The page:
34. Hart, J. (1985). A study of feeding ecology in a guild of African forest duikers. Unpublished doctoral dissertation in fisheries and wildlife, Michigan State University, East Lansing.Google Scholar
  35. Hart, T. (1985). The ecology of a single-species dominant forest and a mixed forest in Zaire, equatorial Africa. Unpublished doctoral dissertation in botany and plant pathology, Michigan State University, East Lansing.Google Scholar
  36. Hartley, C. (1977).The Oil Palm (2nd Ed.). Longman, New York.Google Scholar
  37. Hayden, B. (1981). Subsistence and ecological adaptations of modern hunter/gatherers. In Harding, R., and Teleki, G. (eds.),Omnivorous Primates. Columbia University Press, New York, pp. 344–421.Google Scholar
  38. Hiernaux, J. (1977). Long-term biological effects of human migration from the African savanna to the equatorial forest: A case study of human adaptation to a hot and wet climate. In Harrison, G. (ed.),Population Structure and Human Variation. Cambridge University Press, Cambridge, pp. 187–217.Google Scholar
  39. Hill, K. (1982). Hunting and human evolution.Journal of Human Evolution 11: 521–544.Google Scholar
  40. Hill, K., Hawkes, K., Hurtado, M., and Kaplan, H. (in press). Seasonal variance in the diet of Ache hunter-gatherers in eastern Paraguay.Human Ecology.Google Scholar
  41. Hladik, A., Bahuchet, S., Ducatillion, C., and Hladik, C. M. (1984). Les plantes à tubercules de la forêt dense d'Afrique centrale.La Terre et La Vie 39: 249–290.Google Scholar
  42. Ichikawa, M. (1981). Ecological and sociological importance of honey to the Mbuti net hunters, Eastern Zaire.African Studies Monographs (Kyoto) 1: 55–68.Google Scholar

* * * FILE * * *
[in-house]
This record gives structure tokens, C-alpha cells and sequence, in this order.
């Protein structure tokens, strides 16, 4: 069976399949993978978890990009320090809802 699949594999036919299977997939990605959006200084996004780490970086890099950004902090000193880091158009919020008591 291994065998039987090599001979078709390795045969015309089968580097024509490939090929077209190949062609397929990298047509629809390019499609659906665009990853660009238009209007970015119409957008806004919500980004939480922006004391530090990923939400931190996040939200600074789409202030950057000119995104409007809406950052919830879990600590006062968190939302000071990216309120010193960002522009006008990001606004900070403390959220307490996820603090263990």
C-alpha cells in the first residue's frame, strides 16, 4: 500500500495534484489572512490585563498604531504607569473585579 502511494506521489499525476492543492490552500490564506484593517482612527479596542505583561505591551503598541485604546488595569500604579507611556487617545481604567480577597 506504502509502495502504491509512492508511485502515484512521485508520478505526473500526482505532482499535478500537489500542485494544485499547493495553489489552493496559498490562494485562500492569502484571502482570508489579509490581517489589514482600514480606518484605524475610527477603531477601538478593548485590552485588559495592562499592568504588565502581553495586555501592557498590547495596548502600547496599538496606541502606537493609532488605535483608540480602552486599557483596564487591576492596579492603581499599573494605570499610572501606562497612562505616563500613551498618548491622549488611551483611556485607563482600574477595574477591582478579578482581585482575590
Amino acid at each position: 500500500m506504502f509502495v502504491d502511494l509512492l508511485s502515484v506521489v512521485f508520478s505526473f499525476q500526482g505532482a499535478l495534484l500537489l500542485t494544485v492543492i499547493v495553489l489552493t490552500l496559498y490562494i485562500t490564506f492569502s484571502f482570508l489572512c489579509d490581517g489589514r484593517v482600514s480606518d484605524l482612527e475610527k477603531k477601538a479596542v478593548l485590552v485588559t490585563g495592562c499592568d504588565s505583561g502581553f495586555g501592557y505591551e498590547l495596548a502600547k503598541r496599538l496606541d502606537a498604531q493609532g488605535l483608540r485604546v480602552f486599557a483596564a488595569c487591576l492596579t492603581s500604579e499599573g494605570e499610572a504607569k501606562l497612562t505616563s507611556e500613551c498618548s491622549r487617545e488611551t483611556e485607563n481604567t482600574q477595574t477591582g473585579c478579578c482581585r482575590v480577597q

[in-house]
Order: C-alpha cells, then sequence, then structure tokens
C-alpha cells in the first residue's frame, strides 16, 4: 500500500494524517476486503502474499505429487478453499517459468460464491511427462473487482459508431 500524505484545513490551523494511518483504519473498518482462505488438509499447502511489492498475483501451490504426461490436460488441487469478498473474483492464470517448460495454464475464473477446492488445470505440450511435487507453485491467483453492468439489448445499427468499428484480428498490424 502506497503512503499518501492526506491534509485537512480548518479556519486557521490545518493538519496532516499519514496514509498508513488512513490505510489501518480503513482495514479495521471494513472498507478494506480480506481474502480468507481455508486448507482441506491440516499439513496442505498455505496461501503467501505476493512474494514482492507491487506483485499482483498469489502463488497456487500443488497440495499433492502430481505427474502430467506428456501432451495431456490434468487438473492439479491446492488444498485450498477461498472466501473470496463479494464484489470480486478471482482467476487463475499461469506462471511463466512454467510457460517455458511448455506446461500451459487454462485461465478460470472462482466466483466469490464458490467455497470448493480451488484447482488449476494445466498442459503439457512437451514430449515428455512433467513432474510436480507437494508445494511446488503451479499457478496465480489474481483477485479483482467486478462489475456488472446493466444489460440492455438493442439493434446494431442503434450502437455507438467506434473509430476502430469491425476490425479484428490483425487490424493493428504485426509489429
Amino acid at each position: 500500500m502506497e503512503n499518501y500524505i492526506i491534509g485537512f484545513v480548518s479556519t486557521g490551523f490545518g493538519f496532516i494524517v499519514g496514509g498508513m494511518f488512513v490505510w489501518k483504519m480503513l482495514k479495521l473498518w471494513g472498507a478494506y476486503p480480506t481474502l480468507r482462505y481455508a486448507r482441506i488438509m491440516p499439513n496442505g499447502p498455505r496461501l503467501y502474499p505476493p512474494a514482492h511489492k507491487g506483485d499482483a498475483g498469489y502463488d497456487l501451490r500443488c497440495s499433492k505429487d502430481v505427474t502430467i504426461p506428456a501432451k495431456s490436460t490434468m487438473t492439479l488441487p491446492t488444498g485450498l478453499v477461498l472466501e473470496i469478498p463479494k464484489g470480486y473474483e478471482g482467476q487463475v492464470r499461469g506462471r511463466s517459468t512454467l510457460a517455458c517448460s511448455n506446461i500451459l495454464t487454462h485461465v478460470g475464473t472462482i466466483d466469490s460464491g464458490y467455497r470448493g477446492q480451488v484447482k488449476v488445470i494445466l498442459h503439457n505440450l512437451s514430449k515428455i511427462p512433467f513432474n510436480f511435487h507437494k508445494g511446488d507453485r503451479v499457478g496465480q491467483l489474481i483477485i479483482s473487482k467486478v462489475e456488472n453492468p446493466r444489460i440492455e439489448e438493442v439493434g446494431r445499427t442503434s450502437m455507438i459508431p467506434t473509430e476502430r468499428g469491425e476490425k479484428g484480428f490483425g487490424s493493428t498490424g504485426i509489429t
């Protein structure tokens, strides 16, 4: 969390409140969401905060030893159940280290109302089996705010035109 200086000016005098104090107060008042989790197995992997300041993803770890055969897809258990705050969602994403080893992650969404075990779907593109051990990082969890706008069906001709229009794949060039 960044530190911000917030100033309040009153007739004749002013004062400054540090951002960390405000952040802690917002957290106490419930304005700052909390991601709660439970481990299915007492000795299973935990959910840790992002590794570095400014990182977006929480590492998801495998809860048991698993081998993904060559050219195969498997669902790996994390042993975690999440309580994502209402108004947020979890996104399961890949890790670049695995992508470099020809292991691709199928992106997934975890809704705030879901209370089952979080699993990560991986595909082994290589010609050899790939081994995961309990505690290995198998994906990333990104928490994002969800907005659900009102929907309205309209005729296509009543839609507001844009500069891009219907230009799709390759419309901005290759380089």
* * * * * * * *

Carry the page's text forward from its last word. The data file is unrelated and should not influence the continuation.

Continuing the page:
43. Ichikawa, M. (1983). An examination of the hunting-dependent life of the Mbuti Pygmies, Eastern Zaire.African Study Monographs (Kyoto) 4: 55–76.Google Scholar
  44. Janzen, D. (1967). Synchronization of sexual reproduction of trees with the dry season in Central America.Evolution 21: 620–637.Google Scholar
  45. Lebrun, J., and Gilbert, G. (1954). Une classification écologique des forêts du Congo. L'Institut National pour L'Etude Agronomique du Congo Belge, Série Scientifique No. 63, Brussels.Google Scholar
  46. Lee, R. (1973). Mongongo: The ethnography of a major wild food resource.Ecology of Food and Nutrition 2: 307–321.Google Scholar
  47. Livingstone, D. (1975). Late quaternary climatic change in Africa.Annual Review of Ecology and Systematics 6: 249–280.Google Scholar
  48. Livingstone, D. (1980). History of the tropical rain forest.Paleobiology 6: 243–244.Google Scholar
  49. Milton, K. (1984). Protein and carbohydrate resources of the Maku indians of northwestern Amazonia.American Anthropologist 86: 7–27.Google Scholar
  50. Moore, H. (1973). Palms in the tropical forest ecosystems of Africa and ¯South America. In Meggers, B., Ayensu, E., and Duckworth, W. (eds.),Tropical Forest Ecosystems in Africa and South America: A Comparative Review. Smithsonian Institute Press, Washington, D.C., pp. 63–88.Google Scholar
  51. Nelson, R. (1975). Implications of excessive protein. In White, P., and Selvey, N. (eds.),Proceedings of the Western Hemisphere Nutrition Congress IV. Publishing Sciences “Group”, Acton, Massachusetts, pp. 71–76.Google Scholar
  52. Peterson, J. (1978). Hunter-gatherer/farmer exchange.American Anthropologist 80: 335–351.Google Scholar
  53. Putnam, P. (1948). The pygmies of the Ituri Forest. In Coon, C. (ed.),A. Reader in General Anthropology. Yale University Press, New Haven, pp. 322–342.Google Scholar
  54. St. Moulin, L. (1976).Atlas des Collectivités du Zaire. Presse Universitaires du Zaire, Kinshasa.Google Scholar